“I cant speak much on the cash side of things but on the mtt side they were really slow to implement changes to schedules even though they were getting incredible feedback in the FTP 2+2 thread. They are finally listening but maybe it’s too late?” Jason Wheeler told CalvinAyre before continuing, “They re-launched with the same schedule as before Black Friday, but with lower guarantees. When there was overlay their response was to lower guarantees even more, when they should have changed the schedule and formats instead. They really should have hired some top mtt grinders as consultants to help them plan an appropriate new re-launch schedule. The old schedule was based on old player numbers and old guarantees…of course it would fail. It’s a completely new environment. You can’t charge the same $215 for an mtt, lower its guarantee 300% and not expect to alienate some of your player base.”
It seems that Wheeler is not alone in his theory that a poor tournament schedule is partly responsible for the lack of interested players.
“The structures are still stuck in 2008. They updated the tournament names, but it’s the same old ‘no antes until 10-hrs into the comp’ structures that just aren’t fun to play for both professionals and amateurs alike,” IveyPoker Pro Mathew Frankland told CalvinAyre.
“The tournament structure was lacklustre two years ago and it’s still the same post re-launch. The structures and events are very behind the times.” Said IveyPoker Pro John Eames.
So the view from the pros seems to be that FTP missed a trick of David Copperfield proportions when they failed to invite the professional mtt contingent to help with the launch just before Christmas, and at any time since. But have they also failed to market FTP to the mass of fish that are flapping around in other people’s ponds? The pros seem to think they might have.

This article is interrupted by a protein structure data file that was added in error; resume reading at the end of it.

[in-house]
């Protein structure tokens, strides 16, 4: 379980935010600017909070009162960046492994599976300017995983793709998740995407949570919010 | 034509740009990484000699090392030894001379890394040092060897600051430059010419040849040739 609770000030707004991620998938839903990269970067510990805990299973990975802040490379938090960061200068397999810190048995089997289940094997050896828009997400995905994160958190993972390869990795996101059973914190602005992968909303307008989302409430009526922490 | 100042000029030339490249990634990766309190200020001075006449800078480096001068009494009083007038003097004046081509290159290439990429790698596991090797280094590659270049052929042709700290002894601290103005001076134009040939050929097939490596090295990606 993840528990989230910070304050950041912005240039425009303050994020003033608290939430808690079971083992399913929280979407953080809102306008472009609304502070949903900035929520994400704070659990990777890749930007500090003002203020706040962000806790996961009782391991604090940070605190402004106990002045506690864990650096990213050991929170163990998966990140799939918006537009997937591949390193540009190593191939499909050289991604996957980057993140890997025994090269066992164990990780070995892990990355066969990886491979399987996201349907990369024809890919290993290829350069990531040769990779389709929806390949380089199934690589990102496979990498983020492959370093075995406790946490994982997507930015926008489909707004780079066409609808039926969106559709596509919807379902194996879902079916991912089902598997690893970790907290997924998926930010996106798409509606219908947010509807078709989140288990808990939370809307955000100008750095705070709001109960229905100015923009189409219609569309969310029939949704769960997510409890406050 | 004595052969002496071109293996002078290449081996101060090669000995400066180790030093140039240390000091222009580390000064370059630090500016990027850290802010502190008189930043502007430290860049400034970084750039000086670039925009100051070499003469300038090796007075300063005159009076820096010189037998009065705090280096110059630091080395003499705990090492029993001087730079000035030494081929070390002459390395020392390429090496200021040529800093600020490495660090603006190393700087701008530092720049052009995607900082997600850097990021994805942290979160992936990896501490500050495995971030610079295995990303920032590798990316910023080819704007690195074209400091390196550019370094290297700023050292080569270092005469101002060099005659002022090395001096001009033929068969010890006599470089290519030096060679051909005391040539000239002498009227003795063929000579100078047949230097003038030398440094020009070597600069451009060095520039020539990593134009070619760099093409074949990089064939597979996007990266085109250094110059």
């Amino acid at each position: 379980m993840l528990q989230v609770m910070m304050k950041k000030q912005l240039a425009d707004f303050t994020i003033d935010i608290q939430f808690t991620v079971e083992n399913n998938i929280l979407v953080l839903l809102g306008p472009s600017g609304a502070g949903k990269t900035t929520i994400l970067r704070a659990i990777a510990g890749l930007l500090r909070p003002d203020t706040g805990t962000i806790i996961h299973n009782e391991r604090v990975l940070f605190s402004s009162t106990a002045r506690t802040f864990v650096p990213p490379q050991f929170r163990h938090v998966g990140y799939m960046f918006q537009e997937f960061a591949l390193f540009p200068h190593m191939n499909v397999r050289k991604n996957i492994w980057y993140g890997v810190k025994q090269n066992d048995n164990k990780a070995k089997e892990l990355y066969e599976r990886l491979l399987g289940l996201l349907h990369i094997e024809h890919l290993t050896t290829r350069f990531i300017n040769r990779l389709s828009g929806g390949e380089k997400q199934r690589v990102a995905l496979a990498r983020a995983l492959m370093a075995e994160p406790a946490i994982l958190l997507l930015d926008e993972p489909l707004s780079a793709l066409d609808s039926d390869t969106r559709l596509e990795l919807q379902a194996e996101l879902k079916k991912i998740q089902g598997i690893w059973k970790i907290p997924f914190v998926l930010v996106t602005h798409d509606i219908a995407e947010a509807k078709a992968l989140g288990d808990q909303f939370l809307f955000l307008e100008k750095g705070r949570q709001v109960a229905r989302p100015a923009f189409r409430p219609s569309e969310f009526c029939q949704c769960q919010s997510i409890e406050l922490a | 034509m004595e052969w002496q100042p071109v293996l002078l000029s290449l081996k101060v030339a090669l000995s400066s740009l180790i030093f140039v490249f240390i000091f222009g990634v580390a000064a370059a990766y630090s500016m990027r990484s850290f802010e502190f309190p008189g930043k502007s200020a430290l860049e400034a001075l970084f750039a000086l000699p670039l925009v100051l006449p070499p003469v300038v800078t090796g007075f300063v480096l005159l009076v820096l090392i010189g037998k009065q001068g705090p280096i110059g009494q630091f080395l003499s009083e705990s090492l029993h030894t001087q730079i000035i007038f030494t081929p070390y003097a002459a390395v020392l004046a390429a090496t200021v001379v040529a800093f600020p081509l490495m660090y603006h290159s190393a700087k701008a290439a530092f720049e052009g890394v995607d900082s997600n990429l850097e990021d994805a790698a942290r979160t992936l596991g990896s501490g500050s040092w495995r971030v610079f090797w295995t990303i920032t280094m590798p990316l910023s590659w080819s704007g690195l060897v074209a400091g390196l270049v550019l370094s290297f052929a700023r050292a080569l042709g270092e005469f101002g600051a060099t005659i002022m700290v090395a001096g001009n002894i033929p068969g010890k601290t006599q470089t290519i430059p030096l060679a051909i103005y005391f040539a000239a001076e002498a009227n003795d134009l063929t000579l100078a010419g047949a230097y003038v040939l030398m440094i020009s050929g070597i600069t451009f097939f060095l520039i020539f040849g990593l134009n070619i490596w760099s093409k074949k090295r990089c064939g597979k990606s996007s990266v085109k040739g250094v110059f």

“In all honesty I think the company is pretty poorly ran. I mean does anyone outside of the immediate poker die hard world even know FTP is up and running?” Said Matthew Frankland.
“There just isn’t any trust in the site. Many punters might not even know it’s owned by Stars.” Said IveyPoker pro Toby Lewis.
“I can only assume that it’s just the regs that recognize the Stars ownership and that the fish assume that their money isn’t safe due to what happened pre Black Friday and beyond.” Said Rhys ‘floppinhel”’ Jones.
With Stars running such an excellent tournament structure, and a marketplace that is seemingly devoid of fish, and a pulsating American market, maybe it’s just a case of over saturation? Chris Brammer hit the nail on the head when he said, ‘there are only so many tables I can play.’
With FTP being reserved for the big Sunday schedule, and events like FTOPS, it makes you wonder why sites don’t try to create a Sunday of there very own. I mean if God can do it, why can’t the Rational Group?
“I have never understood why competing online sites don’t try to own a Saturday like Stars owns Sunday. It’s wide open for any site to make their own version of a great Stars Sunday, but nobody seems to be interested,” said Jason Wheeler.
“It’s all about big prize pools and bad players, and Full Tilt have neither at present.” Said the newly crowned EPT London winner Ruben Visser.
So sit up and pay attention FTP. You remind me of my days working on the railway when the management failed to pull their head out of their own arses to recognize the importance of the people within the organization. Swallow that pride and ask the people who pay your wages how to drag your sorry arse back into second position. Hopefully, I have given you a head start.
Over to you Full Tilt Poker.